If we look at the Property, Stock and Business Agents Act 2002 (the Act) in this regard:
Section 72 of the Act prohibits an agent from making false representations with respect to the agent’s true estimate of the selling price of a property to either a seller or prospective seller of residential property.

Section 73 of the Act prohibits an agent, by any statement made in the course of marketing a property pursuant to an agency agreement for the sale of a residential property, falsely understating the estimated selling price of the property.

Section 75 of the Act extends the provisions of sections 72 and 73 to ‘estimated price range’ in the same way as it applies to ‘estimated price’.

The maximum penalty for a breach of the provisions is $22,000. It is interesting to note that there have been no fines issued or prosecution of agents for this practice in recent years.

EAC has been in discussions with Fair Trading Officers with regard to, what appears to be, an increase in the incidence of “under quoting” by some agents and the impact of significant price escalation driven by unprecedented consumer demand. This market activity and selling price increases has made the task of estimating future selling prices extremely difficult.

The comments made by both the Premier and the Minister fail to recognise the existing legislative requirements and the impact on consumer expectations of the agents if properly enforced. The greater majority of agents understand their responsibilities. For the few that don’t the law is already in place.

With the election looming I believe that the attack on estate agents was a “knee jerk” reaction and was purely for political gain (read votes) and not in the best interests of consumers or agents. The reality is that many well researched and well prepared estimates of selling prices by agents are often overtaken by buyer competition and market forces, factors outside the agents control and not readily predicted.

EAC enjoys a healthy working relationship with NSW Fair Trading and will continue to work with them to ensure that the interests of the industry and consumers are protected.

EAC Chairman Dale Whittaker is also disappointed with the approach that the government took on the weekend and he believes that the approach that NSW Fair Trading should be taking is to raise the entry level standards for the industry and through quality ongoing training.

Change to NSW Sales Agency Agreements from 1 March 2015

In late 2014 the Property, Stock and Business Agents Regulation 2014 came into effect. There were several changes introduced as part of the update to the regulations and one of the changes introduced was in regards to agency agreements.

Under clause 8, section 3 of the regulations it is stated that on and from 1 March 2015, if the agency agreement includes a term that a commission is payable even if the sale of the property is not completed, the agency agreement must include a warning notice.

The notice must be in the form of:

“WARNING: The term immediately above provides that a commission is payable under this agreement even if the sale of the property is not completed.”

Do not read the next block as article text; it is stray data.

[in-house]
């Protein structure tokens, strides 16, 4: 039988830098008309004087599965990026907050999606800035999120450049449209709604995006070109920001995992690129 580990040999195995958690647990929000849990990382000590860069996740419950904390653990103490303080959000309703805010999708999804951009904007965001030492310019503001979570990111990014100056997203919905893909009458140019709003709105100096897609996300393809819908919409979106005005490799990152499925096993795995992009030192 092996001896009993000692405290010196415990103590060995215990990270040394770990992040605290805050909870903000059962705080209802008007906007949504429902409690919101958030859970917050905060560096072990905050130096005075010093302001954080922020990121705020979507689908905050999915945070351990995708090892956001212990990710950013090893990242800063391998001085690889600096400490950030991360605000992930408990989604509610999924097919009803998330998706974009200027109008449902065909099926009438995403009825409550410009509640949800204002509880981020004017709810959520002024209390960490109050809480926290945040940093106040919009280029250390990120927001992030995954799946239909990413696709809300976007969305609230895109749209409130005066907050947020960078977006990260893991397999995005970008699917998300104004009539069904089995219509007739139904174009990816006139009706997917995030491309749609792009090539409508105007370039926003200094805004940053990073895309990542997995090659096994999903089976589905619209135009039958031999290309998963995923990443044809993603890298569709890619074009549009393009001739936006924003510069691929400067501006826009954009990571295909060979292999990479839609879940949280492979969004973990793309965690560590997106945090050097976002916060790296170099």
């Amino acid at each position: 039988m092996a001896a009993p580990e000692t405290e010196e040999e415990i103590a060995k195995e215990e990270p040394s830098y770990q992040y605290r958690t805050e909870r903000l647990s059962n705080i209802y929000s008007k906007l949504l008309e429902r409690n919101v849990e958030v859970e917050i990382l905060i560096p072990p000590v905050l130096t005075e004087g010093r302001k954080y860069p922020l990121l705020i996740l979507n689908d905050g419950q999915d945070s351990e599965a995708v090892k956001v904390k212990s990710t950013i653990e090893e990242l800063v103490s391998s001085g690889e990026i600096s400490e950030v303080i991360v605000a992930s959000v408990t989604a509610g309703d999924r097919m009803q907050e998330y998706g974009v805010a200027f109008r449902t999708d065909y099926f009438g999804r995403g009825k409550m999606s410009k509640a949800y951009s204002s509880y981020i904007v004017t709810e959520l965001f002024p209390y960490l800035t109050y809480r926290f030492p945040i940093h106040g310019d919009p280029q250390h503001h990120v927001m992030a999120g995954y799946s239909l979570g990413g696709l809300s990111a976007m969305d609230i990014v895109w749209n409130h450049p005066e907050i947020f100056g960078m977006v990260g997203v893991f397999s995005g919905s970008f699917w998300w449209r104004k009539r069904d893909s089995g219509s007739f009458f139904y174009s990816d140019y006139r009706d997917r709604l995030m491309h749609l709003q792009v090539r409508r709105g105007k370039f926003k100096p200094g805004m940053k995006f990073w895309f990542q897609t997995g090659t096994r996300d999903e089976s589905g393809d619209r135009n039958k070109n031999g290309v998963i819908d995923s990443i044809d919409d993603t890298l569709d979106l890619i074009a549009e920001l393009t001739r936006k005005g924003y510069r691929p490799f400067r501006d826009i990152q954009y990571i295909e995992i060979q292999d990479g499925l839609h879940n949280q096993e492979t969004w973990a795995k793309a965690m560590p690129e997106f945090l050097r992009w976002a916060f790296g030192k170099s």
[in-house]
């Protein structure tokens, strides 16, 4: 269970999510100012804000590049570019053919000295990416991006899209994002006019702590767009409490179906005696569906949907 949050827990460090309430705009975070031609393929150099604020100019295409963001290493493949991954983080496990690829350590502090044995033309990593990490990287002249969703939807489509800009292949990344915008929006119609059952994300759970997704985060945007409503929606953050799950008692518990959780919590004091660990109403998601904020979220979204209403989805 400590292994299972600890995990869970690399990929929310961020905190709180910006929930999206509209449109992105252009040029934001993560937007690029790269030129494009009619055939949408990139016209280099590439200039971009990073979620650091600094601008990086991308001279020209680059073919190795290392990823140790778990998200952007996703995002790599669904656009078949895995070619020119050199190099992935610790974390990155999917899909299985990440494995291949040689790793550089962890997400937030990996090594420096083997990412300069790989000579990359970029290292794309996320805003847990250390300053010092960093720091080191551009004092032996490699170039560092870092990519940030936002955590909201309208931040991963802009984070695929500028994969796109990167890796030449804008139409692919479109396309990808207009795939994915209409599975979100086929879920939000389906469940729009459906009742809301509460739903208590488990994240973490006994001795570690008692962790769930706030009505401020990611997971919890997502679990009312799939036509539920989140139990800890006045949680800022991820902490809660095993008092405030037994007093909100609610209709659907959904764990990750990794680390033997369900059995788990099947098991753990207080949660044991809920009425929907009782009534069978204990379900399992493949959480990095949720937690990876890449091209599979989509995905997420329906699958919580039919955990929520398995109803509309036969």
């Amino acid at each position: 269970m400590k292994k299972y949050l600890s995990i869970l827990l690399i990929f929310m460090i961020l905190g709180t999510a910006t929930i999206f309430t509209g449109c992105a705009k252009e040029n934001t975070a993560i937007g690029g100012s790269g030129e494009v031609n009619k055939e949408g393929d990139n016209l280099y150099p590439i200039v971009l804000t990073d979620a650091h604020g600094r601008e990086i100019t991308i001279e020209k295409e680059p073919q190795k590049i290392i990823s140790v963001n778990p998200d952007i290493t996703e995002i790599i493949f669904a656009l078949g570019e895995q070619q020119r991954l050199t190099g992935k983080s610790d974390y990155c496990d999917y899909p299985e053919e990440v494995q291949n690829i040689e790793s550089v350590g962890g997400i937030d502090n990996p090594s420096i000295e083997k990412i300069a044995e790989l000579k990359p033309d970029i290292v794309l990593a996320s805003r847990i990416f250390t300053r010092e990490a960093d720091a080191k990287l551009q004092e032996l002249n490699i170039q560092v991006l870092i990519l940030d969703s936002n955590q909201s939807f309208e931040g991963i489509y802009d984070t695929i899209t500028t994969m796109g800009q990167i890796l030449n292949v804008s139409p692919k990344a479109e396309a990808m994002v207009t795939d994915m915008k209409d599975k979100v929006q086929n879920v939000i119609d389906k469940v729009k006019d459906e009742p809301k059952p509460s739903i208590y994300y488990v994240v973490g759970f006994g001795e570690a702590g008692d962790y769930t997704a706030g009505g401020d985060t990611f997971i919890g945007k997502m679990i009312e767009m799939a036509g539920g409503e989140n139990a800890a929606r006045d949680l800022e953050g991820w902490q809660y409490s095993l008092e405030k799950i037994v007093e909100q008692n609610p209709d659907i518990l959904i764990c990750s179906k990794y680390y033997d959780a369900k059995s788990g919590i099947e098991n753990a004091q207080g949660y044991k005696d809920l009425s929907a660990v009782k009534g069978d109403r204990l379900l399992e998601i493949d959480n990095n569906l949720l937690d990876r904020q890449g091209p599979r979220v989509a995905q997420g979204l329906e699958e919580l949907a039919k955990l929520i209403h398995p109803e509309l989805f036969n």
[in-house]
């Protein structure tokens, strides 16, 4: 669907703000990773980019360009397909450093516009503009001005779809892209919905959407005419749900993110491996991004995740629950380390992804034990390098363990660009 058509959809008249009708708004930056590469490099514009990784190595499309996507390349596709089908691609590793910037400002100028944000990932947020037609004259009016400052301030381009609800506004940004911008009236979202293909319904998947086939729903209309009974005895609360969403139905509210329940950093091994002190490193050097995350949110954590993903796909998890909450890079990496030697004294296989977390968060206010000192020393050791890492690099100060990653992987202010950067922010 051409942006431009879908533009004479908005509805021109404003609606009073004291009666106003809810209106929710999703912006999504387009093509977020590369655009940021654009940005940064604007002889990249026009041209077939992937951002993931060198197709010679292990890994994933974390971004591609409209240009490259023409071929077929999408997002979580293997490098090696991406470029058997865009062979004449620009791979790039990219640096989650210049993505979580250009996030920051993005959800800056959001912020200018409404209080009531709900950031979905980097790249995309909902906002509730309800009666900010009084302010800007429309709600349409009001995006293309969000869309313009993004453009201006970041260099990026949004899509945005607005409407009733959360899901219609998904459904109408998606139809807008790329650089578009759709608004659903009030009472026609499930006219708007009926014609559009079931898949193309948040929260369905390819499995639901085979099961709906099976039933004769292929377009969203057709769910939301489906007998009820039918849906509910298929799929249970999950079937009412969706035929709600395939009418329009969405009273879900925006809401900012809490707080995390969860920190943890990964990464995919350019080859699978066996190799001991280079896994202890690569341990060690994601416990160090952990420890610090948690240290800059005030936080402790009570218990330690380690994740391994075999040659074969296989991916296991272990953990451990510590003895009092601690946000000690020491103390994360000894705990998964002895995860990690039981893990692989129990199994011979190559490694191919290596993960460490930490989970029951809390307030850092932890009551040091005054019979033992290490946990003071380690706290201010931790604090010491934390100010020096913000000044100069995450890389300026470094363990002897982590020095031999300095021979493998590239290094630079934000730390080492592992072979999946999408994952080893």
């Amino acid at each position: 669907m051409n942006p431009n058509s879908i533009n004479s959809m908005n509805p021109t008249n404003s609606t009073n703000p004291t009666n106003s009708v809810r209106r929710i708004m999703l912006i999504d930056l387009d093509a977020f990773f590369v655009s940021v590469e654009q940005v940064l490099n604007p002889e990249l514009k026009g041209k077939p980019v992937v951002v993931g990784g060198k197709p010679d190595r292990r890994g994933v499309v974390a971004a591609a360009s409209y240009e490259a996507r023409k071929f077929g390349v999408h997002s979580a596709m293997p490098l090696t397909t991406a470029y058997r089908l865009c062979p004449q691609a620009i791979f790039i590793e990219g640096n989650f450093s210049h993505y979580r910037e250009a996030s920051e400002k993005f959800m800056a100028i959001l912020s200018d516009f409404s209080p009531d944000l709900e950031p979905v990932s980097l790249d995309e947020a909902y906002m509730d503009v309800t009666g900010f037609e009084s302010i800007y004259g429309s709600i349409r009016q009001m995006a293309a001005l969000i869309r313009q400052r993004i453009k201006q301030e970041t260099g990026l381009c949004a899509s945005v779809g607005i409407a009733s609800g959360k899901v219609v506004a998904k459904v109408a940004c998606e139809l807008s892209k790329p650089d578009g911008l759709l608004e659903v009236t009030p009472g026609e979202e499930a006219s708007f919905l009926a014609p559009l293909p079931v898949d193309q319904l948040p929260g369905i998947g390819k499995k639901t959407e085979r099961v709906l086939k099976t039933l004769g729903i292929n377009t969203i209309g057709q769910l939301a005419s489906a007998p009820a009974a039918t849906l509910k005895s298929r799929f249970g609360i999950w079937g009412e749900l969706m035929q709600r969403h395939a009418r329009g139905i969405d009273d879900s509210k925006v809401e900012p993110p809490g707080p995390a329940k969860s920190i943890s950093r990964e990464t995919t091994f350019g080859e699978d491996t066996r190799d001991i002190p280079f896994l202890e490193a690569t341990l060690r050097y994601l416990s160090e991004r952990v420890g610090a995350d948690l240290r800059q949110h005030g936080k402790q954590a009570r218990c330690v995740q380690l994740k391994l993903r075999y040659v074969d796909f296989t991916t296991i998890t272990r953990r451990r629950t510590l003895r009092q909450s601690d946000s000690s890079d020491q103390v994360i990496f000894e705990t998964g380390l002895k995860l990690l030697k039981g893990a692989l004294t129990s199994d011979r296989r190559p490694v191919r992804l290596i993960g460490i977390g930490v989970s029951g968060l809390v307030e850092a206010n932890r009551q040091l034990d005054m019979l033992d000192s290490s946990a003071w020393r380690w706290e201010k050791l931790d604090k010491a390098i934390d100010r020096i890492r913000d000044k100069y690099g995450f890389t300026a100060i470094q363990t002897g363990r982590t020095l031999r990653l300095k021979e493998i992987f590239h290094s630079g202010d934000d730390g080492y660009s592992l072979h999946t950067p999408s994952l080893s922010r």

This notice must be included in the agency agreement immediately following the commission term and must be no less prominent than the commission term.

EAC Agency Agreements Warning Clause.Sample clause from the updated EAC Sales Inspection and Exclusive Selling Agency Agreement.

The change applies to agency agreements for the sale of residential (including land) and rural property and Businesses. We have updated our printed and electronic forms to include this change and they are now available for purchase and use on-line.

To ensure compliance I recommend that you check if the agency agreements being used for the sale of the property types outlined above include a term that a commission is payable even if the sale of the property is not completed and if so that the warning notice is also included.

EAC meets with NSW Fair Trading and Work Cover about Asbestos

The real estate industry is becoming increasingly aware of the potentially far reaching effects of the “Mr Fluffy” loose fill asbestos issue, with Work Cover identifying 26 NSW Local Government areas currently at risk.

The problem confronting all agents and property managers is that the presence of loose fill insulation containing asbestos is a “Material Fact.”  Currently, affected properties must not be offered for sale or lease and agents have a clear responsibility to enquire from their client whether the property is insulated and if so what type.  . If the answer is “yes” or “not sure” to the presence of loose fill type then the client should obtain an inspection and report from a qualified asbestos assessor.

However, the “Mr Fluffy” issue has become a catalyst for the industry to discuss Asbestos and how agents and property managers are to deal with properties affected by it and what are the correct steps for them to take in enquiring about asbestos in the property.  This is particularly crucial since agent and property manager’s Professional Indemnity Insurance Policy does not cover the risks associated with asbestos related claims.

In January, Work Cover met with Estate Agents Co-operative Ltd, NSW Fair Trading and REINSW to discuss this issue.

During the meeting, discussion was had regarding the need to clearly outline to agents, property managers and consumers the steps that they need to take regarding asbestos in properties.  WorkCover will develop a factsheet regarding Asbestos, to tackle this need.  EAC will provide consultation on the content of this factsheet.

“The protection of agents, property managers, and consumers is paramount in this issue.  And whilst the WorkCover factsheet is necessary, it is very much a first step.  Agents and Property Managers cannot be expected to make a qualified assessment of whether asbestos is present in a property,” said Geoff Hunter, EAC Industry Liaison Officer.

Clear directions are crucial for the real estate industry in the dealing with asbestos.  Whilst the “Mr Fluffy” issue is of a great concern, it has aided in bringing to light how inadequate the procedures, for agents and property managers, in dealing with asbestos are.

The Estate Agents Co-operative will continue to work with Work Cover and NSW Fair Trading to lobby for any and all necessary changes to regulation and policy in order to ensure the protection of agents, property managers and the consumers.

NSW Fair Trading starts a new Tenancy Dispute Service

OFT-logo

NSW Fair Trading has started a tenancy dispute service. The free voluntary service is said to provide a convenient alternative to having residential tenancy matters heard by the Consumer, Trader and Tenancy Tribunal (CTTT).